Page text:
Harry Connick, Jr. Chanson du Vieux Carré

As a Sinatra-molded swinger, Harry Connick, Jr. may have had some of his thunder stolen by young star Michael Buble. But with his raved-about performance on Broadway in Pajama Game and his continuing development as a jazz pianist, he’s doing quite nicely, thank you. Chanson du Vieux Carre is one of two new simultaneously released big band tributes to his hometown of New Orleans by him. Read more »

Submitted by admin on November 9th, 2008 — 01:00am

JIMMY COBB NAMED NEA JAZZ MASTER, AND OTHER HONORS

Date: 11.03.2008
Publication: MM Newsletter
Author: Marsalis Music Read more »

Submitted by Ben on November 3rd, 2008 — 01:00am

Harry For the Holidays…Find out what's new for Harry this holiday season on disc, on stage…and on the road!

Among contemporary musicians, few have been able to bring as fresh and sincere approach to the holidays as Harry Connick, Jr. He not only interprets seasonal standards in the spirit that is at the core of all of his singing and playing, but he also has written several compositions that are gaining annual traction. With two best-selling holiday discs already to his credit, Connick is releasing What a Night! – A Christmas Album tomorrow (November 4) on Columbia, where he makes his vocal home. Read more »

Submitted by admin on November 3rd, 2008 — 01:00am

After 50 years, 'Kind of Blue' is still a classic. And Miles lives.

Date: 10.27.2008
Publication: Philadelphia Daily News
Author: Shaun Brady


LIKE SO MANY occasions that turn out to be momentous in hindsight, the recording of Miles Davis’ landmark “Kind of Blue” album carried no special aura, no hint of the iconic future in store. “I just figured it was another good Miles Davis record,” shrugged drummer Jimmy Cobb.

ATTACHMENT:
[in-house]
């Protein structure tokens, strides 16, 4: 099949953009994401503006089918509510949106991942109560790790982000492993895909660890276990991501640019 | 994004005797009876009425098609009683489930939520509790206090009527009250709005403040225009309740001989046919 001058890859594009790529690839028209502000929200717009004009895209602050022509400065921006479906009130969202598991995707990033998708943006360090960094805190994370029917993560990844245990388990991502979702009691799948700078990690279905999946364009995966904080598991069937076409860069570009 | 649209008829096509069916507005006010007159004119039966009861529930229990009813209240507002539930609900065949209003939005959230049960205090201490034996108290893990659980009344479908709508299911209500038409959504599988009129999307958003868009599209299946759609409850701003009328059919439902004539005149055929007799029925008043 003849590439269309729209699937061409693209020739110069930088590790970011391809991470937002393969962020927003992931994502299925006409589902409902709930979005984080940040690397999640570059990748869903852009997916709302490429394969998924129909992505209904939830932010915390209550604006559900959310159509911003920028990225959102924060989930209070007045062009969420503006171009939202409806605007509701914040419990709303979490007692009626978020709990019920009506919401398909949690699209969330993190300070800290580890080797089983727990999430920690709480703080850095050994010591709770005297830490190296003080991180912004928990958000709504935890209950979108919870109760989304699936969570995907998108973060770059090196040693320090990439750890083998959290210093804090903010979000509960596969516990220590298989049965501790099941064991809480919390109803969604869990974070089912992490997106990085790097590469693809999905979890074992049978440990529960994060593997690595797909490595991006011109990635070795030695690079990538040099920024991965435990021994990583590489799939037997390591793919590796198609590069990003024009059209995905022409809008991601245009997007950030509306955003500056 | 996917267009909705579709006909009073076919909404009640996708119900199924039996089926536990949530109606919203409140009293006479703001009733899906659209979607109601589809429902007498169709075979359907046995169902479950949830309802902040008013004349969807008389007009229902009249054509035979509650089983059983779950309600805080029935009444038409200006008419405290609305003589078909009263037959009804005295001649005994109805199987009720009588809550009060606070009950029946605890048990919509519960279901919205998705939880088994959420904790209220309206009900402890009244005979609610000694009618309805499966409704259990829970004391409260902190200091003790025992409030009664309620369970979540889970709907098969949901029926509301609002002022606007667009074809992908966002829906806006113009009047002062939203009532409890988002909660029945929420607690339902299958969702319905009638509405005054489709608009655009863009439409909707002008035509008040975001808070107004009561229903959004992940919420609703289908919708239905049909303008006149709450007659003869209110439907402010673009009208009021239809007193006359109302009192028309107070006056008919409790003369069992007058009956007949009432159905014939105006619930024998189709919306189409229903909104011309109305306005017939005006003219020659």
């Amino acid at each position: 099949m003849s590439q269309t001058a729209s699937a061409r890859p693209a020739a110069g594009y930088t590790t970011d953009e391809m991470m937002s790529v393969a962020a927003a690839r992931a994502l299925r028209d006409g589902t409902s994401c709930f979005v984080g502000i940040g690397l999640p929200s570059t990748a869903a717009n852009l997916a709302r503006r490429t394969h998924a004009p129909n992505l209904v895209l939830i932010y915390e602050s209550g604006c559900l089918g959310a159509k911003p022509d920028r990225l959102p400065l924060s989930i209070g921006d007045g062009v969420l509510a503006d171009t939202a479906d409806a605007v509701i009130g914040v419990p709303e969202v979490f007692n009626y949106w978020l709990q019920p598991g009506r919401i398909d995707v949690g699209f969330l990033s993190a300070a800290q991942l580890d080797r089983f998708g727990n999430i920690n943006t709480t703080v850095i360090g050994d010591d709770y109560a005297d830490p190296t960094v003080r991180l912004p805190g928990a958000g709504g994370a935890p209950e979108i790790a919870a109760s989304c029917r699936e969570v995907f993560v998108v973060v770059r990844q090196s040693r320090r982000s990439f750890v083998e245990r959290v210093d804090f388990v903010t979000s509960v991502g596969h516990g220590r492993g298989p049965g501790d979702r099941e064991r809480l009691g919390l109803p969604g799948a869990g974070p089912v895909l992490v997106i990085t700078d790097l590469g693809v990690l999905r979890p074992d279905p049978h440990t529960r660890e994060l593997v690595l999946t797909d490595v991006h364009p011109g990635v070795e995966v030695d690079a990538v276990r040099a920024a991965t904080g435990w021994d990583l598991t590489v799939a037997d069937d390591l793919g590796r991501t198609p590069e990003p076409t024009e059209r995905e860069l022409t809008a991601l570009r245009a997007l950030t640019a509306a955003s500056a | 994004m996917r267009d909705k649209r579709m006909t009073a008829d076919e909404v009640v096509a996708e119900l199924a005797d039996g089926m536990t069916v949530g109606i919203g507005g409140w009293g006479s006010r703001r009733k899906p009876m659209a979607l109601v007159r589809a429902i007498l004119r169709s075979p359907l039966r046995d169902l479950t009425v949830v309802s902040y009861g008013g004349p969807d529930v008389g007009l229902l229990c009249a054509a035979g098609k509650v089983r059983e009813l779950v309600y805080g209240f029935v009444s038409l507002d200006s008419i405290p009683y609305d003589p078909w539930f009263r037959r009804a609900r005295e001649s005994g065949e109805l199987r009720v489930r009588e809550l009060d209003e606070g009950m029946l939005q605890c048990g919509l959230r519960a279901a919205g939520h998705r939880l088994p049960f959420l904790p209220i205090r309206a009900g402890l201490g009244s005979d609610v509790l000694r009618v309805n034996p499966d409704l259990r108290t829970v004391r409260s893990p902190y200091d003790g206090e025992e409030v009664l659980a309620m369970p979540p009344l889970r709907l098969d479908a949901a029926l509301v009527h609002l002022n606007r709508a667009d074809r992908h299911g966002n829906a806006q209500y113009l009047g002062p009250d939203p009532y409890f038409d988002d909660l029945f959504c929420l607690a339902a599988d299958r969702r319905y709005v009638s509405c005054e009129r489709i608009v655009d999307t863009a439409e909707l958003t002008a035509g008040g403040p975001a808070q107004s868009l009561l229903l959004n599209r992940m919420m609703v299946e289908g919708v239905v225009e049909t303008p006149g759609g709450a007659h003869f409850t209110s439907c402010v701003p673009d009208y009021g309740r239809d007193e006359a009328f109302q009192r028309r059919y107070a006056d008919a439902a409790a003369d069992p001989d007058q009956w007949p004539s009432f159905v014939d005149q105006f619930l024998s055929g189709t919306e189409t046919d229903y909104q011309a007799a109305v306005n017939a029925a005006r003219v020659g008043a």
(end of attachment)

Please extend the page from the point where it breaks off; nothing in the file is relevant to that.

“Just one that I happened to be on.”

It hardly needs to be said that Cobb’s impression is a vast understatement. In the 50 years since its release, “Kind of Blue” has come to be regarded as a landmark, the pinnacle not only of Davis’ output but perhaps of jazz itself. It’s almost certainly the best-selling jazz album of all time, and it has a place in the record collection of many a listener who would otherwise profess to a dislike of jazz.
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Submitted by Ben on October 27th, 2008 — 12:00am

Chatting With Jimmy Cobb, Kind of Blue's Last Surviving Player: Remembering the greatest jazz album of all time, 50 years on

Date: 10.08.2008
Publication: Village Voice
Author: Rob Trucks


Jimmy Cobb is early. The sole surviving performer on Miles Davis’s 1959 album Kind of Blue is waiting in a sixth-floor conference room just blocks from Columbia’s old 30th Street Studios, the converted (Greek, Russian, or Armenian, depending on whom you ask) Orthodox church where the best-selling, most widely praised jazz album in history was recorded. The drummer and Harlem resident passes the time with his new iPhone—right now, unfortunately, it appears that if Cobb so much as stares at the gadget, it automatically calls his daughter. Thus far, hers is the only number programmed.
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Submitted by Ben on October 8th, 2008 — 12:00am